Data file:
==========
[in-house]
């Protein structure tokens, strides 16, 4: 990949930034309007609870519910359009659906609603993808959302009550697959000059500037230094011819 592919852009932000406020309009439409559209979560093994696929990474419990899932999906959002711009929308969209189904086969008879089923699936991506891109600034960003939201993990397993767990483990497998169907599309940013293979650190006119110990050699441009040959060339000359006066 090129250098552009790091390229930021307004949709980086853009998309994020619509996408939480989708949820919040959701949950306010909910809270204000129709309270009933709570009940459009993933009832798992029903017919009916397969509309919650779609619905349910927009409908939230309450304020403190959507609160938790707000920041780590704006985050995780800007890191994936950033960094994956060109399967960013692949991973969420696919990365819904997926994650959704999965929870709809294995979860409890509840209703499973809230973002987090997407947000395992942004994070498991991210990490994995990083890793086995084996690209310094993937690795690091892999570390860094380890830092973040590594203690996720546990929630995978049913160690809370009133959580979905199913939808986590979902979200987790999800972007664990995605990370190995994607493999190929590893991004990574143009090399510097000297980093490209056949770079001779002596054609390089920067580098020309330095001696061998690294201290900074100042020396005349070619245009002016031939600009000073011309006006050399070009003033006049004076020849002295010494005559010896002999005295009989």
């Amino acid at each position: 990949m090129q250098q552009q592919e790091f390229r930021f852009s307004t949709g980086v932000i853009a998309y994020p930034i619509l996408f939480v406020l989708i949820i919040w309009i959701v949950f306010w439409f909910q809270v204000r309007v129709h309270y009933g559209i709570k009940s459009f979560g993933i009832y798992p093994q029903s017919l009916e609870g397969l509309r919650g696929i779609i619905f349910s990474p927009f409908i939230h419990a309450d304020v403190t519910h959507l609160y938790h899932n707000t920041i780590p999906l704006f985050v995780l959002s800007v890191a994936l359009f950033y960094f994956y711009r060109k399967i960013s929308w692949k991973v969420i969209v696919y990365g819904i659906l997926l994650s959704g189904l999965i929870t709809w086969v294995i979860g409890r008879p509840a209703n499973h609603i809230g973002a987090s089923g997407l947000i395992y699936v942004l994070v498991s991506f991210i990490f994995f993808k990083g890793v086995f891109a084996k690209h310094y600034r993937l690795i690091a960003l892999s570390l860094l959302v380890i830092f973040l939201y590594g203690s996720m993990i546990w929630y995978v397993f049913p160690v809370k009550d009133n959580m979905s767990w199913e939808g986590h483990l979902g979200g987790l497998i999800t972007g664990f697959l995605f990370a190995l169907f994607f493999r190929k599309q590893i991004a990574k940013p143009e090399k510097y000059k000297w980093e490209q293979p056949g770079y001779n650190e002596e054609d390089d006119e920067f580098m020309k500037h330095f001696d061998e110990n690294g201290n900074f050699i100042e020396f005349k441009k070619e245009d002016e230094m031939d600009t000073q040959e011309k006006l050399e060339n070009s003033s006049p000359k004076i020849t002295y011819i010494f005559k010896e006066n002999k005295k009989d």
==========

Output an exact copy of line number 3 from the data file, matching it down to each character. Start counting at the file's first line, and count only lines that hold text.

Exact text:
């Amino acid at each position: 990949m090129q250098q552009q592919e790091f390229r930021f852009s307004t949709g980086v932000i853009a998309y994020p930034i619509l996408f939480v406020l989708i949820i919040w309009i959701v949950f306010w439409f909910q809270v204000r309007v129709h309270y009933g559209i709570k009940s459009f979560g993933i009832y798992p093994q029903s017919l009916e609870g397969l509309r919650g696929i779609i619905f349910s990474p927009f409908i939230h419990a309450d304020v403190t519910h959507l609160y938790h899932n707000t920041i780590p999906l704006f985050v995780l959002s800007v890191a994936l359009f950033y960094f994956y711009r060109k399967i960013s929308w692949k991973v969420i969209v696919y990365g819904i659906l997926l994650s959704g189904l999965i929870t709809w086969v294995i979860g409890r008879p509840a209703n499973h609603i809230g973002a987090s089923g997407l947000i395992y699936v942004l994070v498991s991506f991210i990490f994995f993808k990083g890793v086995f891109a084996k690209h310094y600034r993937l690795i690091a960003l892999s570390l860094l959302v380890i830092f973040l939201y590594g203690s996720m993990i546990w929630y995978v397993f049913p160690v809370k009550d009133n959580m979905s767990w199913e939808g986590h483990l979902g979200g987790l497998i999800t972007g664990f697959l995605f990370a190995l169907f994607f493999r190929k599309q590893i991004a990574k940013p143009e090399k510097y000059k000297w980093e490209q293979p056949g770079y001779n650190e002596e054609d390089d006119e920067f580098m020309k500037h330095f001696d061998e110990n690294g201290n900074f050699i100042e020396f005349k441009k070619e245009d002016e230094m031939d600009t000073q040959e011309k006006l050399e060339n070009s003033s006049p000359k004076i020849t002295y011819i010494f005559k010896e006066n002999k005295k009989d």